Being told that you have Alzheimer’s is an overwhelming and frightening event. What happens now? What support is available? A million questions race through your mind. On top of all these questions comes information that isn’t entirely true. There are plenty of myths out there, so we’d like to set the record straight regarding the five most common myths.
Myth #1: Once diagnosed with Alzheimer’s, the person’s life is over
Fact: If you have been diagnosed with Alzheimer’s, do not automatically assume that your life will now come to an end. You can still maintain a productive, meaningful, and enjoyable life for years to come. It’s believed that doing your part in terms of a balanced lifestyle, could help slow down the progression of this disease or at least improve select symptoms. That means, eating a healthy diet, exercising regularly, staying socially connected, and trying to manage stress levels can all improve your quality of life. There are also plenty of resources and treatments that target specific symptoms.
Myth #2: My dad had Alzheimer’s, that means I will get it
Fact: Alzheimer’s can be passed on through genetic coding, however, familial Alzheimer’s is rare, accounting for only around 5 percent of Alzheimer’s cases. For those who have been diagnosed with familial Alzheimer’s, their children can be tested to see if they carry the related gene. Therefore, the majority of cases are not believed to be based on family history. This simply increases your risk but does not guarantee that you will develop the disease as well.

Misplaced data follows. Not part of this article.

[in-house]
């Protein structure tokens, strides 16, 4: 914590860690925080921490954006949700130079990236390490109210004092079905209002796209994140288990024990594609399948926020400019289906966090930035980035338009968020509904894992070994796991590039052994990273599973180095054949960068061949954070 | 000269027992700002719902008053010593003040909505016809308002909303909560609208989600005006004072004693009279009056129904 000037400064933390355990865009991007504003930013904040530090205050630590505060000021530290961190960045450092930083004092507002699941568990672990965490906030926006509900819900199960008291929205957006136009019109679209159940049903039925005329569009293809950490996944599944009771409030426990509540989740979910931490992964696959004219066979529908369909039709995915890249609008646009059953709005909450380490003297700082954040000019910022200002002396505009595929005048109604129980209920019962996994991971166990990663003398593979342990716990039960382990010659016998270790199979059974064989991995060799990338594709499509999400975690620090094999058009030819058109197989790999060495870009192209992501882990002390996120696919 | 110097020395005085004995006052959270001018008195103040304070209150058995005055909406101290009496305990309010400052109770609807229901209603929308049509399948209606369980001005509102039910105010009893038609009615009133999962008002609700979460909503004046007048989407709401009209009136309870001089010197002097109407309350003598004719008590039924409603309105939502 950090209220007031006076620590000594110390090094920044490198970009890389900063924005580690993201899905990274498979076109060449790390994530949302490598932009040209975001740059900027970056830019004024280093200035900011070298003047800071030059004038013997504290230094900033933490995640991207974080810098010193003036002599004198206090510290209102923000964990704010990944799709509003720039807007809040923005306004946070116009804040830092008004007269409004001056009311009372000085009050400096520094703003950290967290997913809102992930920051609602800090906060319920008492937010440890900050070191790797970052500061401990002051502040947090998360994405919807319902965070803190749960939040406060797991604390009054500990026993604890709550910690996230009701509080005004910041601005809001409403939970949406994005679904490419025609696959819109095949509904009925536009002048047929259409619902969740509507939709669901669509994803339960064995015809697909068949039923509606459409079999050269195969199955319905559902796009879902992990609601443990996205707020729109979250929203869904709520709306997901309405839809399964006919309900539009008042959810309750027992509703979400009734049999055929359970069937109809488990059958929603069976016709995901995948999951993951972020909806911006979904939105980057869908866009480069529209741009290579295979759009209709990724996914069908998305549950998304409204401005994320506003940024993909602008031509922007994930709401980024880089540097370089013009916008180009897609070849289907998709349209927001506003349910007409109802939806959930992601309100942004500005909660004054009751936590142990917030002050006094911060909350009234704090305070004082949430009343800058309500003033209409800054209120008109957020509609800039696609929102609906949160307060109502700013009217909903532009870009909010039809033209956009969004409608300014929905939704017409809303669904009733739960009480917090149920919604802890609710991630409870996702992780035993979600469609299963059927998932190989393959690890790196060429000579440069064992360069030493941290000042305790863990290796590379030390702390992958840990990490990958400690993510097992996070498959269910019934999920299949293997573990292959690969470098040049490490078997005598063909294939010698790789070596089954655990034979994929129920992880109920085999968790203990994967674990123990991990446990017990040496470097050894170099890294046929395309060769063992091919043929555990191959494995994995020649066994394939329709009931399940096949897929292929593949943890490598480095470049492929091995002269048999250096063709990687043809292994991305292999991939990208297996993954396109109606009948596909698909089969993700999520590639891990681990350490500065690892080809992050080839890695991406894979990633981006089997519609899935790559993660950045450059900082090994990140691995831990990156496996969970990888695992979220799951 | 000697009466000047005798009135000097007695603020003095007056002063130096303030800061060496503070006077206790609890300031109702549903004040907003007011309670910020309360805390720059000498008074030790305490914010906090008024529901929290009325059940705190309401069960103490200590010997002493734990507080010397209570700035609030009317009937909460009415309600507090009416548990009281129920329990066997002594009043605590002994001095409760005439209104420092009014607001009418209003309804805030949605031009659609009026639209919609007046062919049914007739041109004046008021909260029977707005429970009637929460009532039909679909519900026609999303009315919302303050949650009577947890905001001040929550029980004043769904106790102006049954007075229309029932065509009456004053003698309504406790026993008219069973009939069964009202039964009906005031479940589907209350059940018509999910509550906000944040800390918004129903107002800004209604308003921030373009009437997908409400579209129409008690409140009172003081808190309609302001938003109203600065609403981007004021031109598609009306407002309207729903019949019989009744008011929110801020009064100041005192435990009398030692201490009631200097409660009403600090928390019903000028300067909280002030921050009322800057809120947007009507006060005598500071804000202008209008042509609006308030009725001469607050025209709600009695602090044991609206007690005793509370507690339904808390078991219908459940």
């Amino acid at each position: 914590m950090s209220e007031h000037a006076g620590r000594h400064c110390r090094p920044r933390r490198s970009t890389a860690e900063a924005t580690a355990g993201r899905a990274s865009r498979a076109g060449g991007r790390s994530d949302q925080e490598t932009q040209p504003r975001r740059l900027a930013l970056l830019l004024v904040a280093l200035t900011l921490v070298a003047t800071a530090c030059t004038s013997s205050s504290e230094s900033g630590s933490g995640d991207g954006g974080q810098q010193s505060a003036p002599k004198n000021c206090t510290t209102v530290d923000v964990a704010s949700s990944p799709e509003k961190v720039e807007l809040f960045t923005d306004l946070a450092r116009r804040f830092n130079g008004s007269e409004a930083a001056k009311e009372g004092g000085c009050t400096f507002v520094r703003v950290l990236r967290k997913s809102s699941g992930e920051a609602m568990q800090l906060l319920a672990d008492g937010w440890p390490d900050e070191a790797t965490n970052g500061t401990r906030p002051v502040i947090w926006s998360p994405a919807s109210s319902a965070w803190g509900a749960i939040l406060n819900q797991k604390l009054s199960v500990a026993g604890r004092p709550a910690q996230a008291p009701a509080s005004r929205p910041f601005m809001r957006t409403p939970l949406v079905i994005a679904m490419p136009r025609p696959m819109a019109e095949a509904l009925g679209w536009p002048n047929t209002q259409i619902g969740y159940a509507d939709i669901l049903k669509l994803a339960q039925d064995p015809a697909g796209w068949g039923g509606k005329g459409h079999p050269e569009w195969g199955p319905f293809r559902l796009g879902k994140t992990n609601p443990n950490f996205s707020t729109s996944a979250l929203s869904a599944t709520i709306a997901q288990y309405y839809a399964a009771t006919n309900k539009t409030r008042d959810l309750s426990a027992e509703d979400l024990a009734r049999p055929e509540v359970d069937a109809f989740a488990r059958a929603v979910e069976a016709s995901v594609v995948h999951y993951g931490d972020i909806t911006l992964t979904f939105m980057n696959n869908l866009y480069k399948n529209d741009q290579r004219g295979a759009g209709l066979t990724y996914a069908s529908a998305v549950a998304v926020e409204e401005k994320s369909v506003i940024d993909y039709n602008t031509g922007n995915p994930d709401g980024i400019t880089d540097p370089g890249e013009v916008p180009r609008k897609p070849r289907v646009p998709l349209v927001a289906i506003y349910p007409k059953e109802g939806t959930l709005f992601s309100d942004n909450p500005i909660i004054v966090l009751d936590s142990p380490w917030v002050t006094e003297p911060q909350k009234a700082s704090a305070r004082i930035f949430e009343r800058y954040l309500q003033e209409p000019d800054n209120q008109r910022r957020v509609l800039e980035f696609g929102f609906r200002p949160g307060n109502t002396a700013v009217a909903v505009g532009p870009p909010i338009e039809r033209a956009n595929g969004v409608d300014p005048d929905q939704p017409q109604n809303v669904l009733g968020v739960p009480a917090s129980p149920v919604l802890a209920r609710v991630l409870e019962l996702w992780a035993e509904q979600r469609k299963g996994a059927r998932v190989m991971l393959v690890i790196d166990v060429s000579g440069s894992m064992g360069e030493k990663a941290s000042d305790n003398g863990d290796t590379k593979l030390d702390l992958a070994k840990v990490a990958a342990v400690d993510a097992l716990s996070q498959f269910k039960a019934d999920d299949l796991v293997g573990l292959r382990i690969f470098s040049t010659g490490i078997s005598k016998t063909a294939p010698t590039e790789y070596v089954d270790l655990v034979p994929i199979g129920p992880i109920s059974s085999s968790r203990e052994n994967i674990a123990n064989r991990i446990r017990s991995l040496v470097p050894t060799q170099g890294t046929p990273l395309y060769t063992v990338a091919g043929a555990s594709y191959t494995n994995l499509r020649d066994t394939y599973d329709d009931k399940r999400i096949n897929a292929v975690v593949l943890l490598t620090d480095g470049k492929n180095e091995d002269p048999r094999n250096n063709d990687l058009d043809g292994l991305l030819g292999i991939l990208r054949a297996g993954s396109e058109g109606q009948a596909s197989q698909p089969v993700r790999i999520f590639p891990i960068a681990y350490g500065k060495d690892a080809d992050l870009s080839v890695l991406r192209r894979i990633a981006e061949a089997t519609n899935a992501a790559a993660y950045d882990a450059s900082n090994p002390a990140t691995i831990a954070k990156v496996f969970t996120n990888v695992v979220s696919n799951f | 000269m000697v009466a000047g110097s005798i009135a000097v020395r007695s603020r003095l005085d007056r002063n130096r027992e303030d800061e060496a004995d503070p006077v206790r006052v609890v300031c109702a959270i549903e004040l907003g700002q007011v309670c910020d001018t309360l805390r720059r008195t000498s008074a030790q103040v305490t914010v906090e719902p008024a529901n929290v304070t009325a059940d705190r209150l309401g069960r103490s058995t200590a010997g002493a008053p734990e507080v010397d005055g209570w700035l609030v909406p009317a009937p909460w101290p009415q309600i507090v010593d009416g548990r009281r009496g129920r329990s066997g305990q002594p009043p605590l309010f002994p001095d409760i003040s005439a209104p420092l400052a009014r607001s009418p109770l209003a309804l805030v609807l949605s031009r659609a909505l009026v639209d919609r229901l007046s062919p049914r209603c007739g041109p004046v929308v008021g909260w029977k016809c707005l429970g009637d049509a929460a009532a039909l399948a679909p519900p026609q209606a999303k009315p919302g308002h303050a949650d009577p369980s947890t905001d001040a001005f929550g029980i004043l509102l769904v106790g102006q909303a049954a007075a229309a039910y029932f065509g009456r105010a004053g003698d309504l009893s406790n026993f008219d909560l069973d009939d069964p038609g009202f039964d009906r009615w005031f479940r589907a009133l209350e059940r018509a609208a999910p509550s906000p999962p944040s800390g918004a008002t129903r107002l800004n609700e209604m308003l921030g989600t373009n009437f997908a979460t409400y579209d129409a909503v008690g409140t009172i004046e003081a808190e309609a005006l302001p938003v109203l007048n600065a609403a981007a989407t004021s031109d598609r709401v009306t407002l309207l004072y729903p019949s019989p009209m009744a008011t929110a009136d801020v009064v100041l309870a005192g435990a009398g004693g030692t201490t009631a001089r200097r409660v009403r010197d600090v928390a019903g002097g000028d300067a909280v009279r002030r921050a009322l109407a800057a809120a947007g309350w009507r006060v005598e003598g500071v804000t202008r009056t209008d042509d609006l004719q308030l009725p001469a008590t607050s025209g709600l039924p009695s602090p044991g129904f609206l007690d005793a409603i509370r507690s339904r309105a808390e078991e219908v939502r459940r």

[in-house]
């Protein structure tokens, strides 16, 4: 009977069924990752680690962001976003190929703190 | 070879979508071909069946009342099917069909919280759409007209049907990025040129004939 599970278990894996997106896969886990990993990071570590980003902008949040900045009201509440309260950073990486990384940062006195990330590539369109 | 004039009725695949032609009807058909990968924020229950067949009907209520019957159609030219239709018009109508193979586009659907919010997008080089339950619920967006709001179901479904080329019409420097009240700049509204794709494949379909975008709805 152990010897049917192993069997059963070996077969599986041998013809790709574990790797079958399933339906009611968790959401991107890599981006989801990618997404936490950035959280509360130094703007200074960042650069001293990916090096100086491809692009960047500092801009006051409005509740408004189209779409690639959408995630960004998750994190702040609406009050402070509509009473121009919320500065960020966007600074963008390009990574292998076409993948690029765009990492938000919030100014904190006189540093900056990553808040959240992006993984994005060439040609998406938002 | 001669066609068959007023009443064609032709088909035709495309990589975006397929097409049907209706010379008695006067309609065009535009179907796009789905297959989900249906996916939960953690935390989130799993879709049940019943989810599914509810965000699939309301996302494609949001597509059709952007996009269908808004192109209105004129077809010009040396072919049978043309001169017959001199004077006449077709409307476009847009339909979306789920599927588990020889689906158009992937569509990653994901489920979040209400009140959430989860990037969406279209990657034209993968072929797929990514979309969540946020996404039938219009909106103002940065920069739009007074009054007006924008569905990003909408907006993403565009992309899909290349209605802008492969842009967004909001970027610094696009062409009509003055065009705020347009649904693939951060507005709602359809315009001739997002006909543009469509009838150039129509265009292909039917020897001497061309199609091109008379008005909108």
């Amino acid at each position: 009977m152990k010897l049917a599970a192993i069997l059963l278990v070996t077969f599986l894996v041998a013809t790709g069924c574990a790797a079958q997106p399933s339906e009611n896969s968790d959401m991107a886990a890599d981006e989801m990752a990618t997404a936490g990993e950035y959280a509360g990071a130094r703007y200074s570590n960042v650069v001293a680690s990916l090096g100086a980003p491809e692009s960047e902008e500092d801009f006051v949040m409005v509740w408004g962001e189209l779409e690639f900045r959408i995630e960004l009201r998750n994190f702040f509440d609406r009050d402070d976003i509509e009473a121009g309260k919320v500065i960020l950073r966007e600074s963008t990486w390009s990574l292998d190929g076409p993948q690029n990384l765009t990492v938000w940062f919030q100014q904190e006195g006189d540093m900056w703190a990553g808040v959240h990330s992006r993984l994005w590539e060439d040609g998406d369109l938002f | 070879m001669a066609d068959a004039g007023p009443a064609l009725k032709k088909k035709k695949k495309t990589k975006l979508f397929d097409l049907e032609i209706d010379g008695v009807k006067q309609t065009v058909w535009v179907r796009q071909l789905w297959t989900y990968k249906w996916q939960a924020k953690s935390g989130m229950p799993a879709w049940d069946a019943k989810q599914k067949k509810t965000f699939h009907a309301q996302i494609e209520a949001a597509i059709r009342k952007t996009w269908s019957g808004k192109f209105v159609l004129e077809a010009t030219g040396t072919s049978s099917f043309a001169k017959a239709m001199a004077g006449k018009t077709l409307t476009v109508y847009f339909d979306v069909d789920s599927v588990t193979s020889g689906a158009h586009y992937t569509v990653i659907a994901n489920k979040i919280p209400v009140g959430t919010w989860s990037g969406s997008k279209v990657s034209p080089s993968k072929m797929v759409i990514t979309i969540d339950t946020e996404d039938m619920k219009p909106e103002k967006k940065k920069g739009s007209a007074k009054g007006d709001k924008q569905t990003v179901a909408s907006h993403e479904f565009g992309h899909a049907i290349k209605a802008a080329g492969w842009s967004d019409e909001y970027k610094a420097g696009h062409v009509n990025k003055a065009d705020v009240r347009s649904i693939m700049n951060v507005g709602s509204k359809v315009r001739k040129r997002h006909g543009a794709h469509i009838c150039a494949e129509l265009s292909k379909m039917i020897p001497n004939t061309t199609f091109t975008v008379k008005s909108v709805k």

Myth #3: Aluminum causes Alzheimer’s
Fact: Many are hesitant to cook in aluminum pots or eat canned food based on the notion that aluminum causes Alzheimer’s. Within the 60s and 70s, this idea began. Since then, there’s no concrete evidence that supports this theory. Since research failed to make this connection, research efforts now focus on other areas, hoping to advance in terms of a potential cure. With that being said, you should choose fresh whole foods over canned goods, based on your nutritional needs.
Myth #4: There are treatments to stop the progression of Alzheimer’s
Fact: Currently, there aren’t any treatments that offer a cure. This includes delaying the progression of Alzheimer’s disease. With that being said, there are medications that have been approved to temporarily hinder the progression of certain symptoms. These are typically effective for around 6 to 12 months. There are treatment plans that do encourage a higher quality of life, such as targeting symptoms of depression.
Myth #5: Alzheimer’s is a natural part of aging
Fact: As you age, it’s normal to experience some memory loss. Forgetting a name or an appointment happens and it’s nothing to be alarmed about. When you suffer from Alzheimer’s, memory issues are much more often and obvious. Unlike normal aging when you forget the occasional thing, Alzheimer’s is a disease within the brain. Many individuals live well into their 80s and 90s without suffering from this disease.
Alz. (2015). Memory Loss Myths & Facts. Alzheimer’s Association. Retrieved from http://www.alz.org/alzheimers_disease_myths_about_alzheimers.asp